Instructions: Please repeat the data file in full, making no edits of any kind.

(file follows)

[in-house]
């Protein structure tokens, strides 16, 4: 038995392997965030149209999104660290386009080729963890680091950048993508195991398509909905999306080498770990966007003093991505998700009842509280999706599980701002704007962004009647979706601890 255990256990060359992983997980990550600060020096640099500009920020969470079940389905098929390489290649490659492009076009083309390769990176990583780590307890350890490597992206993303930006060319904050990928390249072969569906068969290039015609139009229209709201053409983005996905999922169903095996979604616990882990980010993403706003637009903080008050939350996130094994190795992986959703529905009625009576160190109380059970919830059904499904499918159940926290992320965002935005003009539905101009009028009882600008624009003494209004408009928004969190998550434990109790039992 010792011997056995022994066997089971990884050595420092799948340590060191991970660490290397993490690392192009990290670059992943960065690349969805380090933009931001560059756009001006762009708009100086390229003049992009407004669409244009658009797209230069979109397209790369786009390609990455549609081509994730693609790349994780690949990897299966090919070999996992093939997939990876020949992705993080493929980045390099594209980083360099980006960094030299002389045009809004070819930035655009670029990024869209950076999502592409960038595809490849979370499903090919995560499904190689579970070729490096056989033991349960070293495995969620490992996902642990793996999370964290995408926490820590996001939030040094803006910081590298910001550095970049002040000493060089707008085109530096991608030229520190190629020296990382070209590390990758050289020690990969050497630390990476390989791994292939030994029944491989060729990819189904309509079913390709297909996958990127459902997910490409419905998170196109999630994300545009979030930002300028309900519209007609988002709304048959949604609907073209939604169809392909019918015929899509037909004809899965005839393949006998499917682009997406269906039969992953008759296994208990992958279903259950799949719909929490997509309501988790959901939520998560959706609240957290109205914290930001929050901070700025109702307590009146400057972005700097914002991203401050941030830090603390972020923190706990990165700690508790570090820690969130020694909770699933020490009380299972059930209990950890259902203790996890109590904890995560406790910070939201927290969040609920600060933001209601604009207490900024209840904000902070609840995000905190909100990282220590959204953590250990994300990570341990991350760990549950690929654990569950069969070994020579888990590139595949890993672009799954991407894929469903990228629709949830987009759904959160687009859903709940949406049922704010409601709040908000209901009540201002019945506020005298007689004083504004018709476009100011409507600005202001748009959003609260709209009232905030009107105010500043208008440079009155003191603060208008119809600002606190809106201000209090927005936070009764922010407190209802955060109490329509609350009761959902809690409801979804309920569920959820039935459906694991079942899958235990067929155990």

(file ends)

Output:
[in-house]
């Protein structure tokens, strides 16, 4: 038995392997965030149209999104660290386009080729963890680091950048993508195991398509909905999306080498770990966007003093991505998700009842509280999706599980701002704007962004009647979706601890 255990256990060359992983997980990550600060020096640099500009920020969470079940389905098929390489290649490659492009076009083309390769990176990583780590307890350890490597992206993303930006060319904050990928390249072969569906068969290039015609139009229209709201053409983005996905999922169903095996979604616990882990980010993403706003637009903080008050939350996130094994190795992986959703529905009625009576160190109380059970919830059904499904499918159940926290992320965002935005003009539905101009009028009882600008624009003494209004408009928004969190998550434990109790039992 010792011997056995022994066997089971990884050595420092799948340590060191991970660490290397993490690392192009990290670059992943960065690349969805380090933009931001560059756009001006762009708009100086390229003049992009407004669409244009658009797209230069979109397209790369786009390609990455549609081509994730693609790349994780690949990897299966090919070999996992093939997939990876020949992705993080493929980045390099594209980083360099980006960094030299002389045009809004070819930035655009670029990024869209950076999502592409960038595809490849979370499903090919995560499904190689579970070729490096056989033991349960070293495995969620490992996902642990793996999370964290995408926490820590996001939030040094803006910081590298910001550095970049002040000493060089707008085109530096991608030229520190190629020296990382070209590390990758050289020690990969050497630390990476390989791994292939030994029944491989060729990819189904309509079913390709297909996958990127459902997910490409419905998170196109999630994300545009979030930002300028309900519209007609988002709304048959949604609907073209939604169809392909019918015929899509037909004809899965005839393949006998499917682009997406269906039969992953008759296994208990992958279903259950799949719909929490997509309501988790959901939520998560959706609240957290109205914290930001929050901070700025109702307590009146400057972005700097914002991203401050941030830090603390972020923190706990990165700690508790570090820690969130020694909770699933020490009380299972059930209990950890259902203790996890109590904890995560406790910070939201927290969040609920600060933001209601604009207490900024209840904000902070609840995000905190909100990282220590959204953590250990994300990570341990991350760990549950690929654990569950069969070994020579888990590139595949890993672009799954991407894929469903990228629709949830987009759904959160687009859903709940949406049922704010409601709040908000209901009540201002019945506020005298007689004083504004018709476009100011409507600005202001748009959003609260709209009232905030009107105010500043208008440079009155003191603060208008119809600002606190809106201000209090927005936070009764922010407190209802955060109490329509609350009761959902809690409801979804309920569920959820039935459906694991079942899958235990067929155990």